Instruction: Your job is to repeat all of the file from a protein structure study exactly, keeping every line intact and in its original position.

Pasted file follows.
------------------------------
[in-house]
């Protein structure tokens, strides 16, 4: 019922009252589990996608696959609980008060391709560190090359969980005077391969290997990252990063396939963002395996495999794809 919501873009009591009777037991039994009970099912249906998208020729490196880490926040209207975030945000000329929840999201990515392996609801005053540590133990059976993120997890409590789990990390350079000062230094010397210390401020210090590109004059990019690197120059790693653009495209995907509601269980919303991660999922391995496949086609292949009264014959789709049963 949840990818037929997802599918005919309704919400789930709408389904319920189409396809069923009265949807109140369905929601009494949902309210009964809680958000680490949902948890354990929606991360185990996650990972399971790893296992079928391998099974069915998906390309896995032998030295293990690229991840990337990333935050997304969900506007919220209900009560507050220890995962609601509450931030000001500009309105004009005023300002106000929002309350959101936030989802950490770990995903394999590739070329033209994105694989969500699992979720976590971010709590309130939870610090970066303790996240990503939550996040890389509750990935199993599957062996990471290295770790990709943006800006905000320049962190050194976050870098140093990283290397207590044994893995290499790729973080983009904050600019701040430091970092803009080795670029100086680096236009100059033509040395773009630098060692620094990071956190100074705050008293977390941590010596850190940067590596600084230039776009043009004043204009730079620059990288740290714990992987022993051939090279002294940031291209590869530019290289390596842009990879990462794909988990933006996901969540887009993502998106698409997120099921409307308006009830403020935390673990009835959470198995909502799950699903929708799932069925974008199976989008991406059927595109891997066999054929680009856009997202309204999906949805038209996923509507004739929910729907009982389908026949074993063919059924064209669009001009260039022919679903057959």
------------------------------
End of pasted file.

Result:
[in-house]
């Protein structure tokens, strides 16, 4: 019922009252589990996608696959609980008060391709560190090359969980005077391969290997990252990063396939963002395996495999794809 919501873009009591009777037991039994009970099912249906998208020729490196880490926040209207975030945000000329929840999201990515392996609801005053540590133990059976993120997890409590789990990390350079000062230094010397210390401020210090590109004059990019690197120059790693653009495209995907509601269980919303991660999922391995496949086609292949009264014959789709049963 949840990818037929997802599918005919309704919400789930709408389904319920189409396809069923009265949807109140369905929601009494949902309210009964809680958000680490949902948890354990929606991360185990996650990972399971790893296992079928391998099974069915998906390309896995032998030295293990690229991840990337990333935050997304969900506007919220209900009560507050220890995962609601509450931030000001500009309105004009005023300002106000929002309350959101936030989802950490770990995903394999590739070329033209994105694989969500699992979720976590971010709590309130939870610090970066303790996240990503939550996040890389509750990935199993599957062996990471290295770790990709943006800006905000320049962190050194976050870098140093990283290397207590044994893995290499790729973080983009904050600019701040430091970092803009080795670029100086680096236009100059033509040395773009630098060692620094990071956190100074705050008293977390941590010596850190940067590596600084230039776009043009004043204009730079620059990288740290714990992987022993051939090279002294940031291209590869530019290289390596842009990879990462794909988990933006996901969540887009993502998106698409997120099921409307308006009830403020935390673990009835959470198995909502799950699903929708799932069925974008199976989008991406059927595109891997066999054929680009856009997202309204999906949805038209996923509507004739929910729907009982389908026949074993063919059924064209669009001009260039022919679903057959």